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Getting to know your NP Teaching Award AY 2018/2019 Recipients!

Learners Together (LT) : Congratulations to all of you on  receiving the NPTA – The highest recognition in NP for excellence in Teaching & Learning practice.  We are here to find out a little more about our recipients so here we go…. 

Q:  As teachers/educators, all of us are guided by our own beliefs in teaching, so what is your belief as a teacher? What is your teaching philosophy?

Billy Tey (BT) : I would like to apply the iconic Nokia tagline of "Connecting People" to my teaching philosophy. I believe strongly in connecting myself to the students by proactively reaching out to the students. You will be surprised that often it is the little things that count – like calling students by their names will make them feel recognized and that you are paying attention to them.

Kenneth Sim (KS) : For me it is about shaping "Identity" and raising “resilience” among the students.  It is also about getting to know the students so that we are able to sharpen the T&L strategies used and design the lessons to enhance the learning experiences for them.

Serene Lau (SL) : I aim to help students see the applicability of what they are learning to the real world context as I believe students learn best and are motivated to learn if they see the relevance of what they are learning. I also think that teaching requires passion & enthusiasm as I believe that our positive vibes and love for the subject could be passed on to the students….and also the strong belief that my students are “adorable and teachable”… I must truly care and accept them for who they are, even if they are difficult …and eventually they will put in the effort and become passionate learners.  

Q: How do you think the role as “teacher” has evolved over the years?

BT: I think the role of teaching has evolved simultaneously with the objective of education. In the past, education was "paper-driven" as we were told that by obtaining paper qualifications, our futures will be secured. But now, it is not just about helping our students gain the qualification but also to develop our students to be industry ready professionals.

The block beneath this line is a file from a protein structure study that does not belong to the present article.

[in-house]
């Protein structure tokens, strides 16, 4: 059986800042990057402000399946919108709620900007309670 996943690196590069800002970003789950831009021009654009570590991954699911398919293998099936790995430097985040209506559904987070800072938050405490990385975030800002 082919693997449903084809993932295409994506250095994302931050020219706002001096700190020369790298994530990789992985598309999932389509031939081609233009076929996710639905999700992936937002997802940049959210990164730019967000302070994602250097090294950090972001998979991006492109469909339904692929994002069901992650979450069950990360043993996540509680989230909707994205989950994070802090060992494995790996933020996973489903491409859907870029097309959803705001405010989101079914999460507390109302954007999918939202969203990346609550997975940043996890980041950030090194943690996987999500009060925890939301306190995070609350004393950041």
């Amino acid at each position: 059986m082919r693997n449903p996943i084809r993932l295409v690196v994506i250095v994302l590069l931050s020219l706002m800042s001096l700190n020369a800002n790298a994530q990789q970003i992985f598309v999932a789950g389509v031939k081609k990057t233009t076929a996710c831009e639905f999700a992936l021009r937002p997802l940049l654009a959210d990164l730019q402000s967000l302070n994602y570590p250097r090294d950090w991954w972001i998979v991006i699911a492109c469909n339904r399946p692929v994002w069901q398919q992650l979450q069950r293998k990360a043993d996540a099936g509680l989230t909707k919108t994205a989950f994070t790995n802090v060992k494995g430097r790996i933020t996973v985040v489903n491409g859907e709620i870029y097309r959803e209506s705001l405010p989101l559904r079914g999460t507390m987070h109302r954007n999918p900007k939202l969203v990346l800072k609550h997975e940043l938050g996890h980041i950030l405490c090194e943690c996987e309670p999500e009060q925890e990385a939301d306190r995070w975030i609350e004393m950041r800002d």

KS: Educators today wear many hats. ..students look to us as role models and sometimes a pillar of support. We have to shift our past educational paradigms that look only at academic development and look towards one’s mental, social and emotional resilience. Teaching today is not just about how rivers flow or how the roses bloom BUT the value of a rose in the bloom.

Q: Do you have a T&L story that has impacted you most as a teacher?

SL : My story is about my secondary school Principal who shaped the way I view teachers . Once, my grades in secondary school fell due to some issues at home and I was called to see the Principal. Instead of questioning me about my bad grades, she started by asking if everything was alright and asked if there was anything that she could do to help me. I was really touched by her concern and understanding of my challenges. I was encouraged by her gesture and wanted to do well as I did not want to disappoint her. I told myself that I must become an educator like her – someone who believes in her students and not judge them purely by their grades; someone who makes the effort to hear her students out, encourages them and imparts the right values to them.

KS : For me it is about my experience with my student Simon (not his real name) who is a highly dyslexic teenager. When I first met Simon, he was in Year 1 at NP.

Teaching and learning with Simon was not about classroom lessons, integration, interaction or participation but was about understanding his story and “rolling with resilience” with him by providing support including being a reader for his exams and being patient with him. It was also about working closely with his significant others, occupational therapist and lecturers. The journey was not easy but Simon eventually graduated against the odds and did his School proud by achieving the most prestigious award conferred by Motorola for his capstone project.